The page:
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Characterized  Separations - 14135_264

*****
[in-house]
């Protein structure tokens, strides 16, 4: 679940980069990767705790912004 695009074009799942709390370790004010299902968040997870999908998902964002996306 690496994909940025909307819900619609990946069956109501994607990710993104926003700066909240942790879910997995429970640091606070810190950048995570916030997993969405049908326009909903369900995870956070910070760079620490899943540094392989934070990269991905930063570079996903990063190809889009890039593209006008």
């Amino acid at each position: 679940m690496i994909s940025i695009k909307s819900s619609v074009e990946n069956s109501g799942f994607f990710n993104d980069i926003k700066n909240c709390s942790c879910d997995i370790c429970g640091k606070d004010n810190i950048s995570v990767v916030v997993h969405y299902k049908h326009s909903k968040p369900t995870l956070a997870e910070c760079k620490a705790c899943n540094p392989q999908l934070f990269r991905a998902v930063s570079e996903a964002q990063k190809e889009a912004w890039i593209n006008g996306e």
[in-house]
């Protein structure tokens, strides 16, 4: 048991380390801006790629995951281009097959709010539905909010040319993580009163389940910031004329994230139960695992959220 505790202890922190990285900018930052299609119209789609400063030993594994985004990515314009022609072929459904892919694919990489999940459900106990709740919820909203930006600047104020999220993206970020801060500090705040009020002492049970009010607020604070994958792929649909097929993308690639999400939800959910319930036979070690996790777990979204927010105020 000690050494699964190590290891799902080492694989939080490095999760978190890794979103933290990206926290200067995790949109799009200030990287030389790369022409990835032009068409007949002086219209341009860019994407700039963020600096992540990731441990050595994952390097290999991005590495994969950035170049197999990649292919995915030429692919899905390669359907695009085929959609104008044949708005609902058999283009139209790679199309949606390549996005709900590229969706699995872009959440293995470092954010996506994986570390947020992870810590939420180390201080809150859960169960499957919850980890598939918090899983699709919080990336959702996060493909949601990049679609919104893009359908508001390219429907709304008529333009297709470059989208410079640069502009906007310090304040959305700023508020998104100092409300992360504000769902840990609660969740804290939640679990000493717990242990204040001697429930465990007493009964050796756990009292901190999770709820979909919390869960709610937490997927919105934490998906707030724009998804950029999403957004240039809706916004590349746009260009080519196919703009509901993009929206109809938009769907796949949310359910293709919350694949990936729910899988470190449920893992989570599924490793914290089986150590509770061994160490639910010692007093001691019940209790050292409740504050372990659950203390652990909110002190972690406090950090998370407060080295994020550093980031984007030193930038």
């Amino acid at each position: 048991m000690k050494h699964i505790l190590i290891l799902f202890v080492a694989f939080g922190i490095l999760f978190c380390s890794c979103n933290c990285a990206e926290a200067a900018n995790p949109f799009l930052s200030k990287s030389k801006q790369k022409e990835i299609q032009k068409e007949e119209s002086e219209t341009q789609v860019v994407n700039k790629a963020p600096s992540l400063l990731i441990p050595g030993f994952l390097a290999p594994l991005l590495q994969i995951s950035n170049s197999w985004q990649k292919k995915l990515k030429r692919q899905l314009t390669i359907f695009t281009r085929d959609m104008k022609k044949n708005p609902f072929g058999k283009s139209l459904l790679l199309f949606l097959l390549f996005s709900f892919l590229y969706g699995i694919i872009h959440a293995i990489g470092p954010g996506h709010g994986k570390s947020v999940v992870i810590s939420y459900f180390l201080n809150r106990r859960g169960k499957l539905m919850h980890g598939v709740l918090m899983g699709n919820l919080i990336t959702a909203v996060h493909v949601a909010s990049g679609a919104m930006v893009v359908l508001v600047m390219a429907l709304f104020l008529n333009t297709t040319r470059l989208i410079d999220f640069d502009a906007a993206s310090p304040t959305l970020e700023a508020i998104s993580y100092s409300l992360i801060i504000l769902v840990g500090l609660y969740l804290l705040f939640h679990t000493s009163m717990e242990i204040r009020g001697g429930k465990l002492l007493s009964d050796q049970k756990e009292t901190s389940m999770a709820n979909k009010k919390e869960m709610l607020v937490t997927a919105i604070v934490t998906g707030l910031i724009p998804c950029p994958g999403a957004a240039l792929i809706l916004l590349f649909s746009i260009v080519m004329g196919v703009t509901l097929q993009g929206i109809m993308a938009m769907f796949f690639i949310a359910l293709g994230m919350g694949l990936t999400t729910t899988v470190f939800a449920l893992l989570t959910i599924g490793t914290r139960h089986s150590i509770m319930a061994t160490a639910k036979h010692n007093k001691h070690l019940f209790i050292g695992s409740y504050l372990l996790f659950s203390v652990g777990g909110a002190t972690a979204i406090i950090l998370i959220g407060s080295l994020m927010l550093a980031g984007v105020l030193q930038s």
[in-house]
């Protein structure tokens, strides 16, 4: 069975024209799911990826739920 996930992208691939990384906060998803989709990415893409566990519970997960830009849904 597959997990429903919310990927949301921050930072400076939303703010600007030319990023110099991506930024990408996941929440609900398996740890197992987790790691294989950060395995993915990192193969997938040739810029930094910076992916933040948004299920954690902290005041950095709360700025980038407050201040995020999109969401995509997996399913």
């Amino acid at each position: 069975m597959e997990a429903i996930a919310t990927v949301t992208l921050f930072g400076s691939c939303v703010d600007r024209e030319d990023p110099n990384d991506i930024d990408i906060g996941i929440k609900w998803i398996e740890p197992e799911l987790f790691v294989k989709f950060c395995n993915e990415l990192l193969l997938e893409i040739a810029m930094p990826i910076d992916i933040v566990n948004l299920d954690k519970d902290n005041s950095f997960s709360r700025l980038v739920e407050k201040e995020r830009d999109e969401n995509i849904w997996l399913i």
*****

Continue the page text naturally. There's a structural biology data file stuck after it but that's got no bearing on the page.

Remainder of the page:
CHAPTER 9 ADMINISTRATIVE  SEPARATIONS As  an  LN  you  will  work  with  administrative separations  at  some  point  in  your  career.  Generally  the nuts and bolts of administrative separations are done at commands  other  than  naval  legal  service  offices (NLSOs).  However,  even  the  NLSOs  are  involved during  certain  aspects  of  the  processing  procedure.  As a senior LN resigned to an independent duty billet, you may not only be required to take care of all the paper work required for administrative discharge processing, you may also be assigned to act as the recorder. So, no matter  where  you  may  be  assigned  as  an  LN, administrative separations are just another dimension to your rating. Therefore, it is to your advantage to be very familiar   with   the   regulations   and   procedures   of administrative  separation  processing.  In  this  chapter you  will  be  given  a  general  working  knowledge  of  the regulations   and   procedures   of   administrative separations. However, it is advised that whenever you are  involved  in  administrative  separations,  review  all reference material as two cases are never the same. The policy of the Navy is to promote readiness by maintaining high standards of conduct and performance. To maintain these standards, it is necessary to provide a variety   of   means   for   the   orderly   and   timely administrative  separation  of  naval  personnel  to: make sure the Navy is served by individuals capable  of  meeting  required  standards  of  duty, performance,  and  discipline; maintain standards of performance and conduct through appropriate separation and characterization   of   service   that   stress   the traditional  concept  of  honorable  military  service; and achieve   authorized   force   levels   and   grade distribution. The  Navy  separation  policy  strengthens  the  concept that military service is a calling different from any civilian  occupation. When persons enter the naval service, the Navy invests  substantial  resources  in  their  training, equipment, and related expenses. Separation before completion of a period of obligated service represents a loss  of  that  investment  while  requiring  increased accessions. Conversely,  retaining  individuals  in  the naval service who will not or cannot conform to naval standards  of  conduct,  discipline,  and  performance creates  a  high  cost  in  terms  of  pay,  administrative  efforts, degradation  of  morale,  and  substandard  mission performance. Both situations represent an inefficient use of limited defense resources. We will use the terms discharge and separation  in discussing  the  termination  of  a  service  obligation. SECNAVINST 1910.4A defines these terms as follows: . Discharge—complete severance from all naval status gained by the enlistment or induction concerned. .  Separation—a  general  term  that  includes discharge, release from active duty, transfer to the Fleet Reserve  or  Retired  List,  release  from  custody  and control of the military services, transfer to the Individual Ready Reserve (IRR), and similar changes in active or reserve  status. TYPES OF ENLISTED ADMINISTRATIVE SEPARATIONS There are two types of separations given by the Armed  Forces  of  the  United  States  to  enlisted  service members: (1)   punitive   discharges   and   (2) administrative  separations. PUNITIVE DISCHARGES Punitive  discharges  are  authorized  punishments  of courts-martial. They  can  only  be  awarded  as  an approved  sentence  of  a  court-martial  following  a conviction  for  a  violation  of  the  Uniform   Code   of Military Justice (UCMJ). There are two types of punitive discharges. The first type is a dishonorable discharge (DD). A DD can only be adjudged by a general court-martial (GCM) and is a separation  under  dishonorable  conditions.  The  second type  of  punitive  discharge  is  a  bad-conduct  discharge (BCD). A BCD can be adjudged by either a GCM or a special  court-martial  (SPCM)  and  is  a  separation  under conditions  other  than  honorable. 9-1

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